In 1968 Ethel returned to Wrangell with her children and began her life anew. She joined the Alaska Native Sisterhood and was soon appointed to the Southeast Native Health Board. She arrived on the cusp of a major national change in the delivery services to Native Americans: self-determination, which became law in 1975. By then, Ethel was chair of the Southeast Alaska Native Board of Health, that soon incorporated as the Southeast Alaska Regional Health Corporation (later “Consortium”). She embarked on a mission that became her passion: providing access for all Alaska Natives to the best available medical and health care.

In September 1981, Ethel Lund, president of SEARHC and chair of the Alaska Native Health Board, was the featured speaker at the opening plenary session of the 5th International Symposium on Circumpolar Health, in Copenhagen, Denmark. At the time, SEARHC was quite small, but had begun administering the Community Health Aide Program. The theme of her speech was the role of northern women in health care.

Most village CHAs were women, and few in those days had much education. The old guard at the symposium were scandalized that uncredentialed, barely educated villagers were allowed to treat and, if necessary, prepare the sick and wounded for medical evacuation. But plenty of the new guard in the audience later testified of being inspired by Ethel’s words. One of those was Elise Patkotak, a young health official then serving as director of the northern-most health agency in the United States, the Barrow health department. Patkotak, now a well-read columnist living in Anchorage, described most medical providers of that period as being the type to provide a paternal pat on the head for the “childlike” Natives. But in Ethel, Patkotak saw a leader for the new generation of health care professionals not willing to accept the status quo. “Ethel Lund was a wonderful example of an Alaska Native who knew how to handle conflict, how to do so gently, with grace.”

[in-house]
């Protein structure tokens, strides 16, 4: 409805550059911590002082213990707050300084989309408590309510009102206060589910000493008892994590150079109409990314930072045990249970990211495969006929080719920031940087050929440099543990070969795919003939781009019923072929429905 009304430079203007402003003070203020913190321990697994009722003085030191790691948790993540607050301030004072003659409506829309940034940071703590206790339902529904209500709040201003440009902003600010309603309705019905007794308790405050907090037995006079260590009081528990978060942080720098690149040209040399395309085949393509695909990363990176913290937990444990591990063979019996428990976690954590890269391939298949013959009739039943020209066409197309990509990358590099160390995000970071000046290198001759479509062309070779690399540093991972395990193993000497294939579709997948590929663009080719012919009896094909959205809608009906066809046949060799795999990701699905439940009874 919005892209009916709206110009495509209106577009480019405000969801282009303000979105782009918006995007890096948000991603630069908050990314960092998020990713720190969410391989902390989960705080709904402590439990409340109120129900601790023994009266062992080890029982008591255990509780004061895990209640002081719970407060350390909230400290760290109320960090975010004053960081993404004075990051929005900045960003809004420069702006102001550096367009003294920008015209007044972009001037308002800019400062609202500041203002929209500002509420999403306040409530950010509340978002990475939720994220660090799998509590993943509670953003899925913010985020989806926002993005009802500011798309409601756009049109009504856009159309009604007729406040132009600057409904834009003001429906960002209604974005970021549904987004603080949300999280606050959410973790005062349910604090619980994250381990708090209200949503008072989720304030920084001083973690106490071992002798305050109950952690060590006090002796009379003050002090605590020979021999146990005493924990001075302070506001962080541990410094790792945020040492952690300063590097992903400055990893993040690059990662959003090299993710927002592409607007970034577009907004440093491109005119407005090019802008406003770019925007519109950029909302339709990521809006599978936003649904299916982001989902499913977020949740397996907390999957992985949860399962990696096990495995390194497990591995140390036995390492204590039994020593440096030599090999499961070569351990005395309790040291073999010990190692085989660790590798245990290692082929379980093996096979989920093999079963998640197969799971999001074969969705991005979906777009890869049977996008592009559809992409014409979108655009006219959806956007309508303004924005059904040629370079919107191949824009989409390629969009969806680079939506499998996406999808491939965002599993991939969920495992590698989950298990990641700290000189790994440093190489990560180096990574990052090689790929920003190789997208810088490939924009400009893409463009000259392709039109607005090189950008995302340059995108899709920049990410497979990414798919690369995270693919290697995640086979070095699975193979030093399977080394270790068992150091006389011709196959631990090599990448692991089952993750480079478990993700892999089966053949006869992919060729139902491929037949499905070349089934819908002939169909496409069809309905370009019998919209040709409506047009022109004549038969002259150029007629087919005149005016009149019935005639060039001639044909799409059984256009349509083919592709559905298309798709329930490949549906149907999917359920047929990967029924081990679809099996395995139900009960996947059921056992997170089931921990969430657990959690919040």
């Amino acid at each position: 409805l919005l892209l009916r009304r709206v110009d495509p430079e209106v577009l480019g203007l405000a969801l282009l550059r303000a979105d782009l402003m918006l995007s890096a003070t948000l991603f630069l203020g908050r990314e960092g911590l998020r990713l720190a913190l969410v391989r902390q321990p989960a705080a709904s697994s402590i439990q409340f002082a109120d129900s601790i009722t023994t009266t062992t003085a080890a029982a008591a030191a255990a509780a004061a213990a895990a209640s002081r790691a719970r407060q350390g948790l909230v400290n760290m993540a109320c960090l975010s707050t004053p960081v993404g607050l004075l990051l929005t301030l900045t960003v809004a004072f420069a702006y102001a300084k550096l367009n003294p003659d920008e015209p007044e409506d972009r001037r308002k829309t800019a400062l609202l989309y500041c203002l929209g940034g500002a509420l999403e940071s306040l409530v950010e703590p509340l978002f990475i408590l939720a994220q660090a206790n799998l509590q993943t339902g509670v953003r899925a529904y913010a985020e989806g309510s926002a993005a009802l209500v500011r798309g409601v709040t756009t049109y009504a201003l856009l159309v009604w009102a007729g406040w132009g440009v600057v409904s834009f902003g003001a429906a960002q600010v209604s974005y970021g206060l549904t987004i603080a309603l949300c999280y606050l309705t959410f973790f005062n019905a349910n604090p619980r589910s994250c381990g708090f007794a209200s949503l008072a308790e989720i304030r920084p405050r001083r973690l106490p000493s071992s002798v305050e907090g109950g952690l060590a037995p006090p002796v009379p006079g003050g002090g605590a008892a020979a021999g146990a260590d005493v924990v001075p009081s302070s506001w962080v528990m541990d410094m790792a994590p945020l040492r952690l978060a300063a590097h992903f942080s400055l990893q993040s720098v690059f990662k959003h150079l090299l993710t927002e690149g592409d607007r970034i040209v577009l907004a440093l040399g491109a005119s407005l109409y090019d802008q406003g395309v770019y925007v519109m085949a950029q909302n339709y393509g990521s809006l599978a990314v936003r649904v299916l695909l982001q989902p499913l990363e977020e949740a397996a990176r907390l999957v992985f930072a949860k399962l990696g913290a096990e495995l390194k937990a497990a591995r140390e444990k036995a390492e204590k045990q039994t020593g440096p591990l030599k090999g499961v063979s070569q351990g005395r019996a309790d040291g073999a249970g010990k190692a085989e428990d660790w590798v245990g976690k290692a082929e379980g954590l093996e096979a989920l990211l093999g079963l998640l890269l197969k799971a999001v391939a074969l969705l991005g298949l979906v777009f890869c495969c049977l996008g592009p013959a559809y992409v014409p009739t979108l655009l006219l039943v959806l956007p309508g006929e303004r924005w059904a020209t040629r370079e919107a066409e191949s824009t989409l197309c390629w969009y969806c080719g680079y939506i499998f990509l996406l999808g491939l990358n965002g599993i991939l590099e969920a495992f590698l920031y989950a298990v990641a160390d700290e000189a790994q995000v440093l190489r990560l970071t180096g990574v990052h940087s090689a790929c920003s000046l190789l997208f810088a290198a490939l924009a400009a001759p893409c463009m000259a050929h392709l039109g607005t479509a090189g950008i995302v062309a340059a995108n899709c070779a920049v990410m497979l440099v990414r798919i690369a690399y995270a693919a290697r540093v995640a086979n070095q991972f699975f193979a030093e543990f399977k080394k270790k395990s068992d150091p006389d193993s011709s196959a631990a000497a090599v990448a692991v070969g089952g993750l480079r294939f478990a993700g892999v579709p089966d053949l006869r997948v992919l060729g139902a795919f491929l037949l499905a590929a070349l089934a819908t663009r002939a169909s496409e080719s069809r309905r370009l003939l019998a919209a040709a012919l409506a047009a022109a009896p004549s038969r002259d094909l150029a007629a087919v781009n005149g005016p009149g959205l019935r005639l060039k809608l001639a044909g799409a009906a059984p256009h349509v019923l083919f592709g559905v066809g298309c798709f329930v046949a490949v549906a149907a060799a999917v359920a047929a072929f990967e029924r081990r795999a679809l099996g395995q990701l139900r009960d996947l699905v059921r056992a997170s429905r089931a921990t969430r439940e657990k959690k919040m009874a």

Several years after the international conference, in January 1986, Ethel presided over the ceremony at Mt. Edgecumbe Hospital by which the organization she led took over the Southeast Alaska service unit from the Indian Health Service and assumed responsibility for providing medical and health care to all Native people in the region.